You may have heard “art is for everyone” more than once in your life, and family members or caregivers may be actively encouraging you to start being creative.
But if you’re like many residents of El Cajon and elsewhere, you may have unpleasant memories of grade school art classes and feeling like your art was never good enough, and you went through life without really being interested in making any more of it.
In these situations, your loved ones may be right, and the staff at Accredited Home Care will back them up: more and more research into creative expression shows that simply taking time to make something can be great in so many ways.
This is true regardless of whether it’s a wonderful painting or a sculpture or something that nicely could be called “abstract.”
That’s one of the cool things about making art – it doesn’t matter what you make or what it looks like.
Yes, there are certainly critics at all levels, who compare what you do to other people’s creations. Some of these are professionals with advanced knowledge of composition and the classics. Others of these, unfortunately like certain teachers, probably shouldn’t be deciding which student’s picture is the best or criticizing other students who don’t reach whatever standard he or she has set.
This type of criticism and judgment, unfortunately, can stick with some people for years and make them either believe all their lives that they lack all artistic talent, or simply aren’t interested in making any new art.
Find your groove
Whether you stopped doing art years before or have done it occasionally, there’s never a bad time to get back into it as a senior. But this time, there won’t be any critical parents, teachers or other peers – it will just be you being creative doing what you want, whether it’s painting, drawing, or working with any other media.
Performing arts can fit in here too – nothing wrong with playing music, learning a new instrument or getting back into something you played in the past.
Even handicrafts can be considered art, even if things like quilting or crochet feel like things you do to pass the time. There is a degree of artistic flair involved in choosing colors, fabric/thread, or deciding what to make, and the items you create and give to others are more than likely appreciated.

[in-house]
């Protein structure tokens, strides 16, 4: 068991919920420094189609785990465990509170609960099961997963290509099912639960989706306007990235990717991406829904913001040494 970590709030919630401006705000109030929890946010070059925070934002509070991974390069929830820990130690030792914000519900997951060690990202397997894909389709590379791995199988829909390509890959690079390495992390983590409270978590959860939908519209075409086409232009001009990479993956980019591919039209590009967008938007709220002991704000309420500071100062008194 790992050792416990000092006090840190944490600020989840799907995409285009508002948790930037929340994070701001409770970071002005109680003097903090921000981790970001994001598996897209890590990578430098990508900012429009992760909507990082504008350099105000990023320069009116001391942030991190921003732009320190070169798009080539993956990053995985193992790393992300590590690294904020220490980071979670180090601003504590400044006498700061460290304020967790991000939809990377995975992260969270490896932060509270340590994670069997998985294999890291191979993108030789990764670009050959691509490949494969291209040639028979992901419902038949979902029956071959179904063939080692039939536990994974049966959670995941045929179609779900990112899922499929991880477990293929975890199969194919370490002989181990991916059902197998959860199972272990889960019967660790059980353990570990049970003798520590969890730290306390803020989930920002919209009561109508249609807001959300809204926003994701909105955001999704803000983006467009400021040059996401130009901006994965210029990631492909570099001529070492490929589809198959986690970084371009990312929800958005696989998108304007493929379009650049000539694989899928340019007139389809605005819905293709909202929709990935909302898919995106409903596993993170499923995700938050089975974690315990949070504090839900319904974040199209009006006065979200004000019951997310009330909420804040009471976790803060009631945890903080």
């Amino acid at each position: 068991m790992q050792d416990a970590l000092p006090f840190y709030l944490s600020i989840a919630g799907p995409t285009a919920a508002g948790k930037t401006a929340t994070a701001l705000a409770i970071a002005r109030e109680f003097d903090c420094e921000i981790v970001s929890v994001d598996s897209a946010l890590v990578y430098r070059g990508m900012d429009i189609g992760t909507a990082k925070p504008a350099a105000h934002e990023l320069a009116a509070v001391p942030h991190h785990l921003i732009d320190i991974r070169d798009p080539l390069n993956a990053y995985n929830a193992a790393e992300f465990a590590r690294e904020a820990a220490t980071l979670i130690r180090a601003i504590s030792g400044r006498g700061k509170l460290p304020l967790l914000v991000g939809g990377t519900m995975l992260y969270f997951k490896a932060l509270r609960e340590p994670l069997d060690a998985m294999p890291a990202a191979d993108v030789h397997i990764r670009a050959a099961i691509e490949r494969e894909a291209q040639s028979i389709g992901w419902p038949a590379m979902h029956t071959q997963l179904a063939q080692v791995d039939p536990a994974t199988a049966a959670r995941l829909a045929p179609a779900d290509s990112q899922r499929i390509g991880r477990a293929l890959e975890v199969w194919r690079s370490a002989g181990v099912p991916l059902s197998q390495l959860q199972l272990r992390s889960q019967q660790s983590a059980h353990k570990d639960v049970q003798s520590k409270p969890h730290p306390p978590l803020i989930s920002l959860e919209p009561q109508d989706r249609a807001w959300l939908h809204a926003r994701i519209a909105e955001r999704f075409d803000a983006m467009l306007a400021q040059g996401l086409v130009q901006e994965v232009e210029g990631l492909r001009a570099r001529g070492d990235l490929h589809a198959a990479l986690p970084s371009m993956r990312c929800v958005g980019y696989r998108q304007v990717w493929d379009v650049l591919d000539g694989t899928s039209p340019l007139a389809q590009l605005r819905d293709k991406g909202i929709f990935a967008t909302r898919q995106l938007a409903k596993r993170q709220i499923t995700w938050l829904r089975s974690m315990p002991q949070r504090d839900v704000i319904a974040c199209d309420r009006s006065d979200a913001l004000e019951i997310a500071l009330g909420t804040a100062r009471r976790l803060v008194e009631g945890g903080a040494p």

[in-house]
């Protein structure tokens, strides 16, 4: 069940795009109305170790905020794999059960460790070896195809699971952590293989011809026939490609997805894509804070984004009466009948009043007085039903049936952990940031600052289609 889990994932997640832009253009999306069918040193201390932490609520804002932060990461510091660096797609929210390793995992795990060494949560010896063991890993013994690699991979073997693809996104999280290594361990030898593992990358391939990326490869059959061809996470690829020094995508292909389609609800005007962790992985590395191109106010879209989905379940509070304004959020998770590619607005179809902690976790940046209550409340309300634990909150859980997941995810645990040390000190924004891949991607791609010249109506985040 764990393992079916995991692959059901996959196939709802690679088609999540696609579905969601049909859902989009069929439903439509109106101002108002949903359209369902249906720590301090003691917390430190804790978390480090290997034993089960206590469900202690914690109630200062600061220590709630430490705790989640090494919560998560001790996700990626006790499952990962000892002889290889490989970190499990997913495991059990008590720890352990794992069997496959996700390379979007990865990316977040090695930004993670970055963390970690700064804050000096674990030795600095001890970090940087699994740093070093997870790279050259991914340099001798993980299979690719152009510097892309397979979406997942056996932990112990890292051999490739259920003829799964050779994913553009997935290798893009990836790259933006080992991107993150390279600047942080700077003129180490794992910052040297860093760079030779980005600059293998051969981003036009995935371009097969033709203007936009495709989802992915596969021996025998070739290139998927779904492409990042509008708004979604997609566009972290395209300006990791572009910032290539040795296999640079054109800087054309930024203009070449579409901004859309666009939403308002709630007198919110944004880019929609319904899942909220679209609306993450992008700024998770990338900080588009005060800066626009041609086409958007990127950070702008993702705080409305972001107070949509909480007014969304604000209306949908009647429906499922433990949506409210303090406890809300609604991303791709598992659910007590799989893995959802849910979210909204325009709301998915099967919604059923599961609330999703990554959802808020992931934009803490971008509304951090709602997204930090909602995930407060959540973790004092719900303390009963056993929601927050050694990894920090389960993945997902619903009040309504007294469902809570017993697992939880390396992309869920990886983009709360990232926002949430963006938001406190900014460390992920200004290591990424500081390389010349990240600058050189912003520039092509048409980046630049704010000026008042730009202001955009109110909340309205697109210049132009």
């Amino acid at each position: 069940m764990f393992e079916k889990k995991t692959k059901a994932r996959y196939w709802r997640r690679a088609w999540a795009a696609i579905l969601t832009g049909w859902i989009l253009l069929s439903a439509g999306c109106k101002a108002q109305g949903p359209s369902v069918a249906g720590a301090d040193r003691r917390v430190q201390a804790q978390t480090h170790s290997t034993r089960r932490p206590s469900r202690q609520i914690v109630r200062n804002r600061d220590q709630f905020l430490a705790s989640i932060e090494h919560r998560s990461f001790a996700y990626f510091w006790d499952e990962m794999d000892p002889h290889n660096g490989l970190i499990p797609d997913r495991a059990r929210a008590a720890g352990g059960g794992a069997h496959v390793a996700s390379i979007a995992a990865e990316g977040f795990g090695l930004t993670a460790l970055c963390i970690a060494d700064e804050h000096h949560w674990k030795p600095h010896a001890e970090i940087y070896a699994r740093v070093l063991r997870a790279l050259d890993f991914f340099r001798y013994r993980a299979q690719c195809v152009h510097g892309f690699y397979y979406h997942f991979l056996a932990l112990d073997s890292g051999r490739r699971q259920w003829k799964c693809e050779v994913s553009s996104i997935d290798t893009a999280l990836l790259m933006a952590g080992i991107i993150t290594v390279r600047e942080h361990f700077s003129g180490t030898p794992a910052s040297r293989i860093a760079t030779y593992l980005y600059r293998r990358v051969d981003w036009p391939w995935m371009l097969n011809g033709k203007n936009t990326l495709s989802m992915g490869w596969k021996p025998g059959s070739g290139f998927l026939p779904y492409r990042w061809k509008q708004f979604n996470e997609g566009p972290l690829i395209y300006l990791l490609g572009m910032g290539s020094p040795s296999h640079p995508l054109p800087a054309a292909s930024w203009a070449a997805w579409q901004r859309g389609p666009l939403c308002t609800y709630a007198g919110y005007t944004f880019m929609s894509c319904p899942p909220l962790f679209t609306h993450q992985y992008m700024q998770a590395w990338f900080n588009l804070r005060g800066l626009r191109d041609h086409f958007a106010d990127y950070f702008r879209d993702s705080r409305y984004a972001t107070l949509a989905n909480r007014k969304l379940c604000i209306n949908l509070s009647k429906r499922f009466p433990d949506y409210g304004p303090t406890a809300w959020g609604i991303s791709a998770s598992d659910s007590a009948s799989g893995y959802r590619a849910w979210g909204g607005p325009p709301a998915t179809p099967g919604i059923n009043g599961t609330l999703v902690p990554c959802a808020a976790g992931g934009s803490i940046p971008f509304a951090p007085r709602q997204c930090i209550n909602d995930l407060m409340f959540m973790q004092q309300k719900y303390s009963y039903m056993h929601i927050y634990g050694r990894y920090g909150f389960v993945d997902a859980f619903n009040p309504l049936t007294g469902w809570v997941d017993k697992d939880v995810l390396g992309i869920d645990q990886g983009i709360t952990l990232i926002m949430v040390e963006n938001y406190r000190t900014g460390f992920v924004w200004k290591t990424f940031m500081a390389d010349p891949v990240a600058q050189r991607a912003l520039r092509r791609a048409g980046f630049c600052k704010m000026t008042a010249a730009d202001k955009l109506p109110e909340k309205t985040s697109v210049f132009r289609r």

There are plenty of ways to rediscover or nurture your skills especially if they’ve been dormant for years. A local college or senior/community center or even an art and craft store in your area likely has art courses, especially for seniors. These often can let people try their hands at different activities or with different media.
Your community may also have social-focused art events where people get together, have wine, and paint. Though participants are given a general theme or a subject to focus upon, ultimately people can make their art their way, from something realistic to something more abstract.
Right now, think of doing your art as something just for fun or to boost your brain, which can remove a lot of the pressure to perform and the natural instinct many of us have to want to compete against or compare ourselves to others.
The ‘art of making art’ can have all sorts of benefits beyond a general feeling of relaxation and creative expression.
According to Susan Kane from Business Insider, art has all sorts of value to the self and to humanity in general, regardless of how it looks or is perceived.
Various studies have shown that is a wonderful stress-reliever. In some cases, the brain power required to focus on a project can give you a break from other things that are bothering you, or at least send them to the background.
Sometimes, taking a creative break can let a solution be shown if you’re not directly thinking about it all of the time. More physical forms of art, such as dance or music, also can be good for the body.
It also has been shown to be good for the brain, including strengthening or making new connections. This could be especially vital for someone battling forms of dementia such as Alzheimer’s disease: active efforts to boost brain cells can reduce the damage simultaneously taking place to brain cells, making it longer for some of the more advanced symptoms to start being observed.
Many seniors also report that trying to focus on art can help elevate their mood, including those grieving over losses in their life or others suffering major or minor forms of sadness. An outlet for this emotion can be healthy and healing.
Art can also help efforts to focus on a project or something bothering you, another effort where getting creative can lead to creative solutions in other parts of your life.
So keeping all these benefits in mind, it doesn’t matter what you do or how you do it: the important thing is that you’re being creative.